Apr 23, 2013 - 11:30am
The Climate Institute welcomed today the Climate Change Authority’s paper laying out initial thoughts on Australian emission targets and ‘carbon budgets,’ the first step towards a draft report in October this year.
“Australia’s carbon laws cap emissions from our largest emitters from 2015. This is an important opportunity to focus on emissions limits and not just emissions pricing,” said Erwin Jackson, Deputy CEO of The Climate Institute.
“Australia’s fair contribution to avoiding dangerous climate change requires strong 2020 emissions reductions but also even deeper cuts towards 2050. We are pleased to see that the Climate Change Authority will seriously consider stronger 2020 emission targets and emissions budgets for 2030 and 2050.”
“Reducing emissions does not stop in 2020 and a crucial test of any political party’s policy is whether it can achieve up to a 25 per cent reduction in emissions by 2020 and a 60 per cent reduction by 2030.”
Australia’s carbon laws and international negotiations are based on avoiding more than 2°C global warming above pre-industrial levels. To have a good chance at this, no more than 1,500 billion tonnes of carbon pollution can be released to 2050.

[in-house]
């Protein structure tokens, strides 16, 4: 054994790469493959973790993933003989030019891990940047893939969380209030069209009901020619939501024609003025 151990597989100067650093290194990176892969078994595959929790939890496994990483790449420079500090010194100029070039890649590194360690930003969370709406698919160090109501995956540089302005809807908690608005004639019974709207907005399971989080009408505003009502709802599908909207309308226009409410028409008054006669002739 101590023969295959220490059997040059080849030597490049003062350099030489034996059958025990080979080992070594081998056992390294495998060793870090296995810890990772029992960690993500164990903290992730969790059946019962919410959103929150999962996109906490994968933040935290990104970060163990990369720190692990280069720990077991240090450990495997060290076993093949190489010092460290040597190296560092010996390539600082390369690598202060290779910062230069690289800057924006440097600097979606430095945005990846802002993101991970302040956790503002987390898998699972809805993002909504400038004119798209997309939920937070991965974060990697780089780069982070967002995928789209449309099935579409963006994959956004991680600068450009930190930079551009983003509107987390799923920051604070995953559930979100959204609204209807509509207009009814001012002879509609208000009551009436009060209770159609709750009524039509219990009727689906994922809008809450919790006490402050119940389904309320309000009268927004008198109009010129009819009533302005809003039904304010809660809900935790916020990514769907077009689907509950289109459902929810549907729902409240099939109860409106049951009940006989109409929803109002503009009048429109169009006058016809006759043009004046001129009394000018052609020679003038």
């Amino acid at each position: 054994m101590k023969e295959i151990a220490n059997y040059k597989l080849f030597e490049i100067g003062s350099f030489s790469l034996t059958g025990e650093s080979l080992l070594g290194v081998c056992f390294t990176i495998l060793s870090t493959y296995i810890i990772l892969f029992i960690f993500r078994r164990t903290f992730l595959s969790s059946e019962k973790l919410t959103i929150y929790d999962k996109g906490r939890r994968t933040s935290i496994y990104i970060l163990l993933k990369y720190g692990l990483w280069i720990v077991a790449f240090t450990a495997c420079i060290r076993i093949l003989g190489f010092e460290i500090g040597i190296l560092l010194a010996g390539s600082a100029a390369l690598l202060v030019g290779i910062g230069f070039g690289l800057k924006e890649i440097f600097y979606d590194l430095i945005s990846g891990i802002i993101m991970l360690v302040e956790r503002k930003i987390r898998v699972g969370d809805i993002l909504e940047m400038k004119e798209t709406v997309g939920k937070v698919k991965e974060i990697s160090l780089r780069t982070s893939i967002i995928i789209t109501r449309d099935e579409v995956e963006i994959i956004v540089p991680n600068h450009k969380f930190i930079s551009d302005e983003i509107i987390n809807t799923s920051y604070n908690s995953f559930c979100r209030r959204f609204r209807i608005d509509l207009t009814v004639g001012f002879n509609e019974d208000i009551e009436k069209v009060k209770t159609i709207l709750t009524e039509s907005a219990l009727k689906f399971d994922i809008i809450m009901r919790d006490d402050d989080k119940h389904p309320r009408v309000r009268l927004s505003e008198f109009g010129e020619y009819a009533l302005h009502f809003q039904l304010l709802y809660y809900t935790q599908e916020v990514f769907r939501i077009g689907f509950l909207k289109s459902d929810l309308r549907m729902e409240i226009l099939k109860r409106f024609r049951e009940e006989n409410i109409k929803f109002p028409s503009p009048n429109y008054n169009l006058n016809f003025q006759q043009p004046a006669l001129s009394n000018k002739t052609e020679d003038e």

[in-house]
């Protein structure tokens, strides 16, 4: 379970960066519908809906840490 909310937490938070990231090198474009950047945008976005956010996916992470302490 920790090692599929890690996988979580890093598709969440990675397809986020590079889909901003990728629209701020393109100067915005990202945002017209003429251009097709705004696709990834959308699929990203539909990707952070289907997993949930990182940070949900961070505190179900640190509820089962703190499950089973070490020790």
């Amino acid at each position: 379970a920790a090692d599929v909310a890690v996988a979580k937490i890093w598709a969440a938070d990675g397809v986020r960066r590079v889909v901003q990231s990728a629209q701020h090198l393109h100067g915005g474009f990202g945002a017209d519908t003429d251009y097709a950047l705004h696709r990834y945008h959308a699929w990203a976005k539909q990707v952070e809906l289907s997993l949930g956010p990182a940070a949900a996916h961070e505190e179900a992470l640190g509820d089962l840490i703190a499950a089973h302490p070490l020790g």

A recent policy brief by The Climate Institute highlighted that if the average Australian consumes the global budget at the same rate than an average person in other advanced economies, then over the next 40 years Australians can only release 8 billion tonnes of carbon pollution. At current emissions levels, this budget would be consumed in around 15 years.
The Climate Institute’s and others’ analysis suggests that by 2030 Australia will have to reduce emissions by around 60 per cent on 2000 levels.
Jackson said: “A concern with the Climate Change Authority’s paper today is that it perhaps overemphasizes the 80 percent target by 2050. A better focus would be on meeting our national interests and international commitments to avoid more than 2°C of global warming.”
The Climate Institute calculations also highlight that Australia’s current emissions targets are not a fair contribution to global efforts to avoid dangerous climate change.
"A carbon budget based on the bipartisan minimum targets to 2020 and an 80 per cent reduction by 2050 would see, on average, Australians emit four times as much as other people globally,” said Jackson.
“Like any budget, the more you spend early on the less you have for later. If targets are set without reference to a long-term and fair national carbon budget, more draconian emissions reductions will be required after 2020 to meet national goals and international commitments.”
For more information
Erwin Jackson | Deputy CEO, The Climate Institute | 03 9600 4039
Kristina Stefanova | Communications Director, The Climate Institute | 02 8239 6299